Additionally, many people have obtained their birth control from health centers like Planned Parenthood, which also offer abortion services. With these centers closed, many Americans with ADHD will face a new barrier to accessing birth control. They can resort to condoms, a method that has a typical failure rate of 13%.
I fell into that 13%. I tried to be responsible – and still faced an unplanned pregnancy.
But let’s not forget that impulsiveness is another common symptom of ADHD in adults. Without access to hormonal birth control, potentially pregnant people with ADHD are more likely to simply roll the dice and engage in unprotected intercourse (a less likely scenario if they had access to hormonal birth control). This will lead to more unwanted pregnancies – and without access to abortion care, many will have no choice but to carry those pregnancies to term.
As I’ve learned, there are many ways to induce an abortion, and pregnant people with ADHD symptoms of impulsiveness and low frustration tolerance may be more likely to resort to Google than I did. Many of these non-medical remedies are ineffective and dangerous. They could harm the pregnant person or simply not work, leading not only to premature pregnancy but also to birth defects in the child.
Adults with ADHD who face an unplanned pregnancy and lack reproductive rights face serious challenges. They are more likely to have difficulty finding and keeping a job. In 2014, a full 75% of all abortion patients were “poor” (having an income below the federal poverty line) or “low-income” (having an income between 100% and 199% of the federal poverty line). This value is undoubtedly higher in pregnant women with ADHD. With roe When protective measures are lifted, more pregnant people with ADHD become poor and carry an unwanted pregnancy.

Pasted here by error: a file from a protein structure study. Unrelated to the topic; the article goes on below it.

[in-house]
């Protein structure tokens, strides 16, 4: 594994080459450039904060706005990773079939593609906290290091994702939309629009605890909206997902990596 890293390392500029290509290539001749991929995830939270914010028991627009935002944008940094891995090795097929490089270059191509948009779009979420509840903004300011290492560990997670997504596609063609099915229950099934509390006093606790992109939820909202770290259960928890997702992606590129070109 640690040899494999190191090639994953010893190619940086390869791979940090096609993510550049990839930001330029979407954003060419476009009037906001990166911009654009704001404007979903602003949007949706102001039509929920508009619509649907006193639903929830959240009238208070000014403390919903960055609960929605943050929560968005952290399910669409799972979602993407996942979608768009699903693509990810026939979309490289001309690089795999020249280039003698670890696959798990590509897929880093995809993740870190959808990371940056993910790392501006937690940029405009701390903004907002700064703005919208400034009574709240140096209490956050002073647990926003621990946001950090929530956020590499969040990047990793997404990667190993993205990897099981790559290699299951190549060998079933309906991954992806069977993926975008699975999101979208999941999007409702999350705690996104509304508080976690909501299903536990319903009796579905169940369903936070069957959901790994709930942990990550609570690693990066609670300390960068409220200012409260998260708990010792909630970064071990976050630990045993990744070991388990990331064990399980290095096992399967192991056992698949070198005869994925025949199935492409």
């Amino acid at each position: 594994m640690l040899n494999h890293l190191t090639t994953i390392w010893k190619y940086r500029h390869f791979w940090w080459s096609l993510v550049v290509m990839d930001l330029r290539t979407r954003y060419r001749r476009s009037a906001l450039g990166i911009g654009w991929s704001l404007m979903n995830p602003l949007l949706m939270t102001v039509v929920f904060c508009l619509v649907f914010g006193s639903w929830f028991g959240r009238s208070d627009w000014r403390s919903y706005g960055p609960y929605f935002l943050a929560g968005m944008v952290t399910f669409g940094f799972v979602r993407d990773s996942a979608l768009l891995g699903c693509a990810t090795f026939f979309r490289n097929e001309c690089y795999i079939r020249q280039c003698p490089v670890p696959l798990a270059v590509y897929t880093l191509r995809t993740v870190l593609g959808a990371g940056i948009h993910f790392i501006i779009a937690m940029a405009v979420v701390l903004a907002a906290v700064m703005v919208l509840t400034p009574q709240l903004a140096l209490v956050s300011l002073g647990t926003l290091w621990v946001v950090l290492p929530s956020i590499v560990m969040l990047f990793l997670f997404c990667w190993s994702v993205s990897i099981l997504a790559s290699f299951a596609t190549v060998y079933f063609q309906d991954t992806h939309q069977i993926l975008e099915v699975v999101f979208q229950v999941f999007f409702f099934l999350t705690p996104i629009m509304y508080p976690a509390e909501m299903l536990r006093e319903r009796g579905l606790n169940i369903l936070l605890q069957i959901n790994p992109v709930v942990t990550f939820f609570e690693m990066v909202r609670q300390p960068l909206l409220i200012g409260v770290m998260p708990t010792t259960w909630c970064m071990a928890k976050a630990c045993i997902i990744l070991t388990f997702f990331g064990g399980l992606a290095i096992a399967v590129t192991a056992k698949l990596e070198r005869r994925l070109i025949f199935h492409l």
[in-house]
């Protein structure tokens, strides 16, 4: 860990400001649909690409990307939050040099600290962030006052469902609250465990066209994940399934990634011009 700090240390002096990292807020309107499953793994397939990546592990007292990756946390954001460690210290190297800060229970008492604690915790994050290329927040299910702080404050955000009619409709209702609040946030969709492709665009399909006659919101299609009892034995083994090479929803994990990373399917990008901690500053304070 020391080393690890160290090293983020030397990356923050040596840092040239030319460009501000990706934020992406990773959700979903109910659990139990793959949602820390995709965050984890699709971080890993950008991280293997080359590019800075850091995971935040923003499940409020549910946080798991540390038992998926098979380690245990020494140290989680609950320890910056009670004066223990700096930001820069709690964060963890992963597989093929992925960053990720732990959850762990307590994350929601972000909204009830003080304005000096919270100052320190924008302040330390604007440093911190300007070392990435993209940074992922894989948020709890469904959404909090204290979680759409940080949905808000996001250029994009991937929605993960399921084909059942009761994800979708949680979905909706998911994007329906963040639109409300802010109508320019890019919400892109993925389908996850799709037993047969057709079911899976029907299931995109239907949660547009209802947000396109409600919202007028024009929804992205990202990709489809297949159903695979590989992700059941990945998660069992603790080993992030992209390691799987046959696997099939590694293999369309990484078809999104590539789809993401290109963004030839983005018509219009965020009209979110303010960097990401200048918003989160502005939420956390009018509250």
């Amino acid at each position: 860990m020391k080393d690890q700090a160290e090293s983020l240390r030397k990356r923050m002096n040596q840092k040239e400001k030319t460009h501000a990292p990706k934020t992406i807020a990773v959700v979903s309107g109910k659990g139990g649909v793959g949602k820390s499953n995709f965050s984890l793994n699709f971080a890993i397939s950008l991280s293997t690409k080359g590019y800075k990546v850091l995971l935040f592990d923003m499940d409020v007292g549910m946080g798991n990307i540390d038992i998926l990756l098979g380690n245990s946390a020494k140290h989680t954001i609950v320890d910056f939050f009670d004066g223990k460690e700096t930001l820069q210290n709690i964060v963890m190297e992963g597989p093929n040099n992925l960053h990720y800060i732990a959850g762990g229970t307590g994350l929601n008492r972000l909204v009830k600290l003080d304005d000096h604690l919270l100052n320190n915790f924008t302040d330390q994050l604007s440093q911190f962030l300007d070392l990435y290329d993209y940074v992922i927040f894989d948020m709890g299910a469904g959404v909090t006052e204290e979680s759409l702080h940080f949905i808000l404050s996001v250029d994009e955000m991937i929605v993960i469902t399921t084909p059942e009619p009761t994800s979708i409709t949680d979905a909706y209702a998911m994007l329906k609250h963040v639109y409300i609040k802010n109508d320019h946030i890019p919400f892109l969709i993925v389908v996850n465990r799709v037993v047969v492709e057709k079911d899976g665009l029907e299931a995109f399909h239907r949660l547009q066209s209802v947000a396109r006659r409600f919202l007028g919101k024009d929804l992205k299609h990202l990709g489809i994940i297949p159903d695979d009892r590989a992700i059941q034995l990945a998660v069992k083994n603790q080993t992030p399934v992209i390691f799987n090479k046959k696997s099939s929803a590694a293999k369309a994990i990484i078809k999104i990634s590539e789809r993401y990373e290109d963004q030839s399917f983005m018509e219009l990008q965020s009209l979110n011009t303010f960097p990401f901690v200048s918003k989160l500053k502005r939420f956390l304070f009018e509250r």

States with abortion restrictions are less likely to have social services for impoverished parents, and parents with ADHD are more likely to need them. Without them, these post-roe Children in America are more likely to suffer the consequences of growing up poor: “underachievement in school, obesity, behavioral problems, and social and emotional developmental difficulties,” according to the American Psychological Association, along with “hunger, disease, insecurity, [and] Instability.”
In addition, children of parents with ADHD have a 50 percent chance of developing ADHD themselves. This can lead to a vicious cycle of unwanted pregnancy and poverty that is not easy to break.
These statistics don’t even come close to touching on the lived reality of a person with ADHD facing an unwanted pregnancy. The consequences spiral outward: Faced with a lack of options, how many pregnant people with ADHD will live in denial and forego proper prenatal care? How many people with ADHD who are faced with an unwanted pregnancy will experience intimate partner violence – as ADHD sufferers are more likely to do? How many children are abused and neglected? Children of unwanted pregnancies are more likely to be abused, both by their mothers and their fathers.
During this post-roe Although the world is dangerous for all potentially pregnant people, people with ADHD are in a worse situation than most. Many facets of their condition make them vulnerable to unwanted pregnancies; Without reproductive rights, both they and their unwanted children face tremendous adversity to avoid poverty and maintain their psychological well-being. The cancellation of roe puts every potentially pregnant person in America at risk. For people with ADHD, this reversal is more likely to have life-changing consequences — and more likely to perpetuate the cycle of poverty and failure.
Reproductive Rights for Women with ADHD: Next Steps